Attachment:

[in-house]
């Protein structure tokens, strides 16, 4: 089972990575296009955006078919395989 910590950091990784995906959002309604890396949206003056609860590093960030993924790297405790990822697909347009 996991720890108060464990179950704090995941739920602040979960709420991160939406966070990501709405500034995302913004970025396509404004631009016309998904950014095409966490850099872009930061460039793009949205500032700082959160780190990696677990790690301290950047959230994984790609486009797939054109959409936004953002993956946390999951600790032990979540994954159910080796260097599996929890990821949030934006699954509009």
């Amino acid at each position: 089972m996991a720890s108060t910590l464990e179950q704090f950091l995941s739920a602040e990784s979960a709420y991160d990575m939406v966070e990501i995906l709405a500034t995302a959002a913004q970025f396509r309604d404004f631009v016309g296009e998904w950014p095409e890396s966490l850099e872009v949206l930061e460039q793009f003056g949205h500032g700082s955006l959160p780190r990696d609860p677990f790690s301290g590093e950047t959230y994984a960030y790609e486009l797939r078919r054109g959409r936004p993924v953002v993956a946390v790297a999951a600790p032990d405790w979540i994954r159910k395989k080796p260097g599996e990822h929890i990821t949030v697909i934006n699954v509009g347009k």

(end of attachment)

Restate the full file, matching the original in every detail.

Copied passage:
[in-house]
């Protein structure tokens, strides 16, 4: 089972990575296009955006078919395989 910590950091990784995906959002309604890396949206003056609860590093960030993924790297405790990822697909347009 996991720890108060464990179950704090995941739920602040979960709420991160939406966070990501709405500034995302913004970025396509404004631009016309998904950014095409966490850099872009930061460039793009949205500032700082959160780190990696677990790690301290950047959230994984790609486009797939054109959409936004953002993956946390999951600790032990979540994954159910080796260097599996929890990821949030934006699954509009």
């Amino acid at each position: 089972m996991a720890s108060t910590l464990e179950q704090f950091l995941s739920a602040e990784s979960a709420y991160d990575m939406v966070e990501i995906l709405a500034t995302a959002a913004q970025f396509r309604d404004f631009v016309g296009e998904w950014p095409e890396s966490l850099e872009v949206l930061e460039q793009f003056g949205h500032g700082s955006l959160p780190r990696d609860p677990f790690s301290g590093e950047t959230y994984a960030y790609e486009l797939r078919r054109g959409r936004p993924v953002v993956a946390v790297a999951a600790p032990d405790w979540i994954r159910k395989k080796p260097g599996e990822h929890i990821t949030v697909i934006n699954v509009g347009k």